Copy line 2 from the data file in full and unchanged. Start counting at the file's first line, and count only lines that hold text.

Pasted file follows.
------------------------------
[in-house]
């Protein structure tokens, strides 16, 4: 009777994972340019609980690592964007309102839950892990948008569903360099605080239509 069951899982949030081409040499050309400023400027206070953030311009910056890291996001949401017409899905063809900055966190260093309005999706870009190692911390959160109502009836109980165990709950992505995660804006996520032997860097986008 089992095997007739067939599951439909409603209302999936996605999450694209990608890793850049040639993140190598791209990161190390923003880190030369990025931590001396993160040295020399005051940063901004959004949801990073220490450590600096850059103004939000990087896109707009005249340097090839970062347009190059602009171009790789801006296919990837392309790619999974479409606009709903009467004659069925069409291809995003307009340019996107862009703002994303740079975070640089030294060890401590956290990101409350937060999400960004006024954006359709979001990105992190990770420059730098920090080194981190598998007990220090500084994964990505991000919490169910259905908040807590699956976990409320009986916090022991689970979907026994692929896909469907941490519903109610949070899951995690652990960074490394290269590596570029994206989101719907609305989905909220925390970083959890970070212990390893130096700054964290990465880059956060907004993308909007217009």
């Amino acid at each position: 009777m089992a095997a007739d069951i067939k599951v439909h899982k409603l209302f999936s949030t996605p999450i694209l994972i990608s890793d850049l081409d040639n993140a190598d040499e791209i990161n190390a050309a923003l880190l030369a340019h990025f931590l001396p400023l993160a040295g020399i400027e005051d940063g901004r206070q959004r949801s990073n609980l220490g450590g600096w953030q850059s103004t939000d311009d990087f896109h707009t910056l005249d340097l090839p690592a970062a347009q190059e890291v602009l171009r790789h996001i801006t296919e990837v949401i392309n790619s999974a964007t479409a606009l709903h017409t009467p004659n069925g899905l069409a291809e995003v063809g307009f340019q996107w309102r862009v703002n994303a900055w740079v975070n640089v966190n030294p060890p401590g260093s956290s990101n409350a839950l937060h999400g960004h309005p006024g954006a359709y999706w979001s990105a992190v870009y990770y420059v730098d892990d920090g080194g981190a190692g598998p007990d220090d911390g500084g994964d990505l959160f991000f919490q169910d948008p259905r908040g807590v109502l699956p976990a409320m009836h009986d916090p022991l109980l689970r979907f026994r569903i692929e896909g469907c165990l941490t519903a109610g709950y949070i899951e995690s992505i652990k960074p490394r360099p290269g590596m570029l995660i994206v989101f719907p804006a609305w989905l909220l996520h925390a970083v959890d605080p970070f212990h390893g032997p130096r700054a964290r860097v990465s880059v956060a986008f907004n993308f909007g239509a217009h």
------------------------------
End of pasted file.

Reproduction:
């Protein structure tokens, strides 16, 4: 009777994972340019609980690592964007309102839950892990948008569903360099605080239509 069951899982949030081409040499050309400023400027206070953030311009910056890291996001949401017409899905063809900055966190260093309005999706870009190692911390959160109502009836109980165990709950992505995660804006996520032997860097986008 089992095997007739067939599951439909409603209302999936996605999450694209990608890793850049040639993140190598791209990161190390923003880190030369990025931590001396993160040295020399005051940063901004959004949801990073220490450590600096850059103004939000990087896109707009005249340097090839970062347009190059602009171009790789801006296919990837392309790619999974479409606009709903009467004659069925069409291809995003307009340019996107862009703002994303740079975070640089030294060890401590956290990101409350937060999400960004006024954006359709979001990105992190990770420059730098920090080194981190598998007990220090500084994964990505991000919490169910259905908040807590699956976990409320009986916090022991689970979907026994692929896909469907941490519903109610949070899951995690652990960074490394290269590596570029994206989101719907609305989905909220925390970083959890970070212990390893130096700054964290990465880059956060907004993308909007217009």